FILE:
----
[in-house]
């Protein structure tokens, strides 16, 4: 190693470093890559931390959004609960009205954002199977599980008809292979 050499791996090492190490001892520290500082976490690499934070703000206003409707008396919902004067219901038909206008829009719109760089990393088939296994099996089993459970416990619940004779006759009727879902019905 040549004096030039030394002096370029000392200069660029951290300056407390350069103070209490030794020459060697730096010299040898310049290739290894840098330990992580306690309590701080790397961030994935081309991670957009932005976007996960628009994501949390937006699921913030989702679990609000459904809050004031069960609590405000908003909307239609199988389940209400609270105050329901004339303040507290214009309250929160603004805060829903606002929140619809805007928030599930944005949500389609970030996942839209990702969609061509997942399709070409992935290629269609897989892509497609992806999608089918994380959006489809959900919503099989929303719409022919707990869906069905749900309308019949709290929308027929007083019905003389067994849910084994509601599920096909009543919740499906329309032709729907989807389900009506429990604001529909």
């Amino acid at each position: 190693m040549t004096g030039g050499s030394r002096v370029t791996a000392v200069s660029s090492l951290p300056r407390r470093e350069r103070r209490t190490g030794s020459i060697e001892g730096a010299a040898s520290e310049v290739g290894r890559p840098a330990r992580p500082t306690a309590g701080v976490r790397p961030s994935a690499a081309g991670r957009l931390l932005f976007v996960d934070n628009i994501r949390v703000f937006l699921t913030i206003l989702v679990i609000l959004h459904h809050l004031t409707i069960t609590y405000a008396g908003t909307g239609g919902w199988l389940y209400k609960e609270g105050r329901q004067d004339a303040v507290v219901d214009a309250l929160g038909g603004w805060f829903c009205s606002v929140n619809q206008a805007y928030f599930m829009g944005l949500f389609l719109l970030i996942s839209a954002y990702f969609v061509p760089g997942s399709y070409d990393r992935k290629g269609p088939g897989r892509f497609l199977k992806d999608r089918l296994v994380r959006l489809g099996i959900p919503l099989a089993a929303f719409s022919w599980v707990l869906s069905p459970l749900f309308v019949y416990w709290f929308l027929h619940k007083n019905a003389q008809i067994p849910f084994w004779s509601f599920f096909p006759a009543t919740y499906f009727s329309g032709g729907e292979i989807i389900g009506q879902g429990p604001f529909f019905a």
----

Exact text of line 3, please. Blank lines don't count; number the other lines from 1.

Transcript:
């Amino acid at each position: 190693m040549t004096g030039g050499s030394r002096v370029t791996a000392v200069s660029s090492l951290p300056r407390r470093e350069r103070r209490t190490g030794s020459i060697e001892g730096a010299a040898s520290e310049v290739g290894r890559p840098a330990r992580p500082t306690a309590g701080v976490r790397p961030s994935a690499a081309g991670r957009l931390l932005f976007v996960d934070n628009i994501r949390v703000f937006l699921t913030i206003l989702v679990i609000l959004h459904h809050l004031t409707i069960t609590y405000a008396g908003t909307g239609g919902w199988l389940y209400k609960e609270g105050r329901q004067d004339a303040v507290v219901d214009a309250l929160g038909g603004w805060f829903c009205s606002v929140n619809q206008a805007y928030f599930m829009g944005l949500f389609l719109l970030i996942s839209a954002y990702f969609v061509p760089g997942s399709y070409d990393r992935k290629g269609p088939g897989r892509f497609l199977k992806d999608r089918l296994v994380r959006l489809g099996i959900p919503l099989a089993a929303f719409s022919w599980v707990l869906s069905p459970l749900f309308v019949y416990w709290f929308l027929h619940k007083n019905a003389q008809i067994p849910f084994w004779s509601f599920f096909p006759a009543t919740y499906f009727s329309g032709g729907e292979i989807i389900g009506q879902g429990p604001f529909f019905a």